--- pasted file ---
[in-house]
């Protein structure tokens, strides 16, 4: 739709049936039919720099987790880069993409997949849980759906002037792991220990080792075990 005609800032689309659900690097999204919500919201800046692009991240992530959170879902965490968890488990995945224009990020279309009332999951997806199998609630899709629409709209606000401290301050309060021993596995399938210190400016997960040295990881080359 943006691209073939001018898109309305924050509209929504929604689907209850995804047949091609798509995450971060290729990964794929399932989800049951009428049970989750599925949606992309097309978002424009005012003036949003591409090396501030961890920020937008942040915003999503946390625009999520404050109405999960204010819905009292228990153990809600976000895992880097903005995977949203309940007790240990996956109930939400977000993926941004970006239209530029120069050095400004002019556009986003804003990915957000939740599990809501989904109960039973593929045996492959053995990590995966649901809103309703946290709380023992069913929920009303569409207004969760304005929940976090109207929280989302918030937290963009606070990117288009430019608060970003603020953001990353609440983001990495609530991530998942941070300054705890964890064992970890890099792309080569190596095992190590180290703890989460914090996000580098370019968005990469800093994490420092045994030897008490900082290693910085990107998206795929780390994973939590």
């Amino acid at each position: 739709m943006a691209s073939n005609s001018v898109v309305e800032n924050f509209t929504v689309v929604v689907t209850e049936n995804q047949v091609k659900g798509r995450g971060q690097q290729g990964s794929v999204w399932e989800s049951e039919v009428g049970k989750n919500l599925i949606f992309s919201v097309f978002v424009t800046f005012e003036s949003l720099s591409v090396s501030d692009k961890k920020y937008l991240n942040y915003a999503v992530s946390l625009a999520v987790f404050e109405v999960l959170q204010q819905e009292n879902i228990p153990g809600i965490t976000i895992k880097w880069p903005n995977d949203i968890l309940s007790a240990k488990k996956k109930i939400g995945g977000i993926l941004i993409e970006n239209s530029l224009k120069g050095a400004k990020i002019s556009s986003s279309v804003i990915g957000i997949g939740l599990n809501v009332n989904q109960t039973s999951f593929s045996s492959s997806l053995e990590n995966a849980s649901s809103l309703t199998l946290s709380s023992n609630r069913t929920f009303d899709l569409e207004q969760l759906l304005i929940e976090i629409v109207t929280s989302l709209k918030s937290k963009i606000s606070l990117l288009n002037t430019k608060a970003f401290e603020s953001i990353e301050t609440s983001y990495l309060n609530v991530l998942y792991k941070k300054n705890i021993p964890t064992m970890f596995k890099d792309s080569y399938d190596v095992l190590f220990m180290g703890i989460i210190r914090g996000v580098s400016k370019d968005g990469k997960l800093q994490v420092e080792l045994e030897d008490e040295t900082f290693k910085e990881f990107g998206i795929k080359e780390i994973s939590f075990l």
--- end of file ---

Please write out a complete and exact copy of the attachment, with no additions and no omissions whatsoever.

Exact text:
[in-house]
């Protein structure tokens, strides 16, 4: 739709049936039919720099987790880069993409997949849980759906002037792991220990080792075990 005609800032689309659900690097999204919500919201800046692009991240992530959170879902965490968890488990995945224009990020279309009332999951997806199998609630899709629409709209606000401290301050309060021993596995399938210190400016997960040295990881080359 943006691209073939001018898109309305924050509209929504929604689907209850995804047949091609798509995450971060290729990964794929399932989800049951009428049970989750599925949606992309097309978002424009005012003036949003591409090396501030961890920020937008942040915003999503946390625009999520404050109405999960204010819905009292228990153990809600976000895992880097903005995977949203309940007790240990996956109930939400977000993926941004970006239209530029120069050095400004002019556009986003804003990915957000939740599990809501989904109960039973593929045996492959053995990590995966649901809103309703946290709380023992069913929920009303569409207004969760304005929940976090109207929280989302918030937290963009606070990117288009430019608060970003603020953001990353609440983001990495609530991530998942941070300054705890964890064992970890890099792309080569190596095992190590180290703890989460914090996000580098370019968005990469800093994490420092045994030897008490900082290693910085990107998206795929780390994973939590």
């Amino acid at each position: 739709m943006a691209s073939n005609s001018v898109v309305e800032n924050f509209t929504v689309v929604v689907t209850e049936n995804q047949v091609k659900g798509r995450g971060q690097q290729g990964s794929v999204w399932e989800s049951e039919v009428g049970k989750n919500l599925i949606f992309s919201v097309f978002v424009t800046f005012e003036s949003l720099s591409v090396s501030d692009k961890k920020y937008l991240n942040y915003a999503v992530s946390l625009a999520v987790f404050e109405v999960l959170q204010q819905e009292n879902i228990p153990g809600i965490t976000i895992k880097w880069p903005n995977d949203i968890l309940s007790a240990k488990k996956k109930i939400g995945g977000i993926l941004i993409e970006n239209s530029l224009k120069g050095a400004k990020i002019s556009s986003s279309v804003i990915g957000i997949g939740l599990n809501v009332n989904q109960t039973s999951f593929s045996s492959s997806l053995e990590n995966a849980s649901s809103l309703t199998l946290s709380s023992n609630r069913t929920f009303d899709l569409e207004q969760l759906l304005i929940e976090i629409v109207t929280s989302l709209k918030s937290k963009i606000s606070l990117l288009n002037t430019k608060a970003f401290e603020s953001i990353e301050t609440s983001y990495l309060n609530v991530l998942y792991k941070k300054n705890i021993p964890t064992m970890f596995k890099d792309s080569y399938d190596v095992l190590f220990m180290g703890i989460i210190r914090g996000v580098s400016k370019d968005g990469k997960l800093q994490v420092e080792l045994e030897d008490e040295t900082f290693k910085e990881f990107g998206i795929k080359e780390i994973s939590f075990l």